Of course our government didn’t just sit quietly with their hands in their lap, nothing is more irritating than that which bruises their good image. So they founded the ATC, the Agence Tunisienne de Communication Extérieure (Tunisian Agency for Foreign Communication). This is a propaganda agency that has an enormous budget abroad with which to buy journalists, to invite foreign journalists and decision-makers to Tunisian, and by doing so to they try to polish their image.

At home of course they reacted with repression: all those who oppose the regime are persecuted, there are trials, prison sentences, physical aggression by the police, who are constantly watching us, people lose their jobs, etc.

Given these circumstances, what do you estimate are the chances that you will be able to continue your newspaper “Kalima”?

Ben Sedrine: Our newspaper is produced by a team in Tunisia because the research is carried out in Tunisia and the information is gathered there. But in Tunisia we have information police whose job it is to cut off dissident’s access to the internet. So we can’t feed the latest edition of our newspaper into the website from Tunisia.

Recently, I have been leaving the country when the new content is ready, and I carry the texts with me well hidden on a CD-Rom in order to upload them from Germany onto our website. In fact, when I return we will be confronted with this problem again and we have to find other solutions. But I have not given up hope that one will always find a solution even in the most futile situations.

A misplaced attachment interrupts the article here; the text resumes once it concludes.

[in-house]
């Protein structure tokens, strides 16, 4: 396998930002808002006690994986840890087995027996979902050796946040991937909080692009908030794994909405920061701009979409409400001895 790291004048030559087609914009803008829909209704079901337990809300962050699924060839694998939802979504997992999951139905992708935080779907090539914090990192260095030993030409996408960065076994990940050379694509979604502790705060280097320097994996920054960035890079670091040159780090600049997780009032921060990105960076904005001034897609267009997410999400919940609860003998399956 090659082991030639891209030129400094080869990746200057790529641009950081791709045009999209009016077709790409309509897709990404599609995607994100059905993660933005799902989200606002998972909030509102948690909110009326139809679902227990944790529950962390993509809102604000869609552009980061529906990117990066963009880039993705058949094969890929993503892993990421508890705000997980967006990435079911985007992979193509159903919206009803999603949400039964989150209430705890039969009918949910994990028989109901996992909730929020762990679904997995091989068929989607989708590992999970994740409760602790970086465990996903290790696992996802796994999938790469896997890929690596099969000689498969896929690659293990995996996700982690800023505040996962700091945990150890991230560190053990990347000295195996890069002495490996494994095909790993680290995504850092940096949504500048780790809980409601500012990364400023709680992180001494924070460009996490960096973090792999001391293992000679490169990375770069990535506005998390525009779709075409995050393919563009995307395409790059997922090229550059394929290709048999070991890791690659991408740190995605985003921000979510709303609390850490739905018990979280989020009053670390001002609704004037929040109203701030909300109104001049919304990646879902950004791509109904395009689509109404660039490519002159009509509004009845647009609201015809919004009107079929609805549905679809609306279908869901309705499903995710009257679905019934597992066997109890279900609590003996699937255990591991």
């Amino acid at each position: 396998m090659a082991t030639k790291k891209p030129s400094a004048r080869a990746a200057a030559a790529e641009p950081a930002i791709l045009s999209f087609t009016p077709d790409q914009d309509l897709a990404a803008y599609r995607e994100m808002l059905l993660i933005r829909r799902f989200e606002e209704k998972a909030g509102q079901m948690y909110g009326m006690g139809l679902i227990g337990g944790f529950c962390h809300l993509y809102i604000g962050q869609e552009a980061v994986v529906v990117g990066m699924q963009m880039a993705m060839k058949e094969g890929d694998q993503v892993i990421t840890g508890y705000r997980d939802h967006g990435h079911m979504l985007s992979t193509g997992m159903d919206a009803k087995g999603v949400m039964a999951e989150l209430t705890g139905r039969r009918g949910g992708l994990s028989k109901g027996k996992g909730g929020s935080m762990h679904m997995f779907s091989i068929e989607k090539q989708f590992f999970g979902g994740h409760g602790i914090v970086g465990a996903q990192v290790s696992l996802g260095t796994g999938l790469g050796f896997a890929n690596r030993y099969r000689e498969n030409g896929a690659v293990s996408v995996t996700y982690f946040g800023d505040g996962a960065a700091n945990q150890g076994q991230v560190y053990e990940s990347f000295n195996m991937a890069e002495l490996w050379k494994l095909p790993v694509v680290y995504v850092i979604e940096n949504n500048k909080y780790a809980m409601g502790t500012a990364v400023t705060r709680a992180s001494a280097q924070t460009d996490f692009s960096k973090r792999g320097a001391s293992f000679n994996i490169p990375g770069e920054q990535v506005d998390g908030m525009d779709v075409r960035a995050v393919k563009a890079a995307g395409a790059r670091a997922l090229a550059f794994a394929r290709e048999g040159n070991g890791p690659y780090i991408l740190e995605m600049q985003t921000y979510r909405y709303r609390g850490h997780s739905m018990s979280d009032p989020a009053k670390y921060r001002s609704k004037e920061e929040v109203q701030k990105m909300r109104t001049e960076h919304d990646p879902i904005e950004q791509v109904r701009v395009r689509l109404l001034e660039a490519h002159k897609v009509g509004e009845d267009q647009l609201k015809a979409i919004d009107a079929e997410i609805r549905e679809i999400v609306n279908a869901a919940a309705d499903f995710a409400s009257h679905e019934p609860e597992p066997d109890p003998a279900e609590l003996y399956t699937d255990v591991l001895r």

How do you rate the possibility of exerting pressure on the Tunisian government via the Tunisian-European Partnership Agreement?

Ben Sedrine: Beyond the effects on the European media, the European Parliament formulated an opinion. In the years 2000 and 2001 three resolutions were passed condemning the human rights abuses of the Tunisian government. The United Nations also did the same in three special reports: one on torture, one on freedom of speech, and one on the independence of the judiciary. In their reports they condemned the Tunisian government for their abuses. That was between 2000 and 2001.

Unfortunately all these voices have fallen silent since September 11th, 2001. Back then, the pressure on the Tunisian government had begun to bear fruit, they began to promise reforms, more freedom of the press and the right to assemble freely; but now all organizations that we belong to are banned.